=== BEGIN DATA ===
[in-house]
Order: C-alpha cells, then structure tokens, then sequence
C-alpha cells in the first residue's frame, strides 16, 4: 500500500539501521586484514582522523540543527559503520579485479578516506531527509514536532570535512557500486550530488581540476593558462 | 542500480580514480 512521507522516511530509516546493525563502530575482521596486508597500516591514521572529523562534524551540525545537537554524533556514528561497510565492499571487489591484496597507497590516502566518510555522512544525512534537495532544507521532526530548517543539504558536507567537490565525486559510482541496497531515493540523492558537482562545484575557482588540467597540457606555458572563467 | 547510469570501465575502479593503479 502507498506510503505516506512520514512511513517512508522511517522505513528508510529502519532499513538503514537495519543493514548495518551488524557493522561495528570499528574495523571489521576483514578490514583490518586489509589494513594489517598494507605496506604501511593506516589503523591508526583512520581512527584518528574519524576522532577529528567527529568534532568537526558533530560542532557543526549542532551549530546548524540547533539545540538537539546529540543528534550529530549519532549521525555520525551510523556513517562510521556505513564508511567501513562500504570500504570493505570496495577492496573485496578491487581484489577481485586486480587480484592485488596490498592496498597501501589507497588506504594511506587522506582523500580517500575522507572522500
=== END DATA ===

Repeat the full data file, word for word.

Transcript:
[in-house]
Order: C-alpha cells, then structure tokens, then sequence
C-alpha cells in the first residue's frame, strides 16, 4: 500500500539501521586484514582522523540543527559503520579485479578516506531527509514536532570535512557500486550530488581540476593558462 | 542500480580514480 512521507522516511530509516546493525563502530575482521596486508597500516591514521572529523562534524551540525545537537554524533556514528561497510565492499571487489591484496597507497590516502566518510555522512544525512534537495532544507521532526530548517543539504558536507567537490565525486559510482541496497531515493540523492558537482562545484575557482588540467597540457606555458572563467 | 547510469570501465575502479593503479 502507498506510503505516506512520514512511513517512508522511517522505513528508510529502519532499513538503514537495519543493514548495518551488524557493522561495528570499528574495523571489521576483514578490514583490518586489509589494513594489517598494507605496506604501511593506516589503523591508526583512520581512527584518528574519524576522532577529528567527529568534532568537526558533530560542532557543526549542532551549530546548524540547533539545540538537539546529540543528534550529530549519532549521525555520525551510523556513517562510521556505513564508511567501513562500504570500504570493505570496495577492496573485496578491487581484489577481485586486480587480484592485488596490498592496498597501501589507497588506504594511506587522506582523500580517500575522507572522500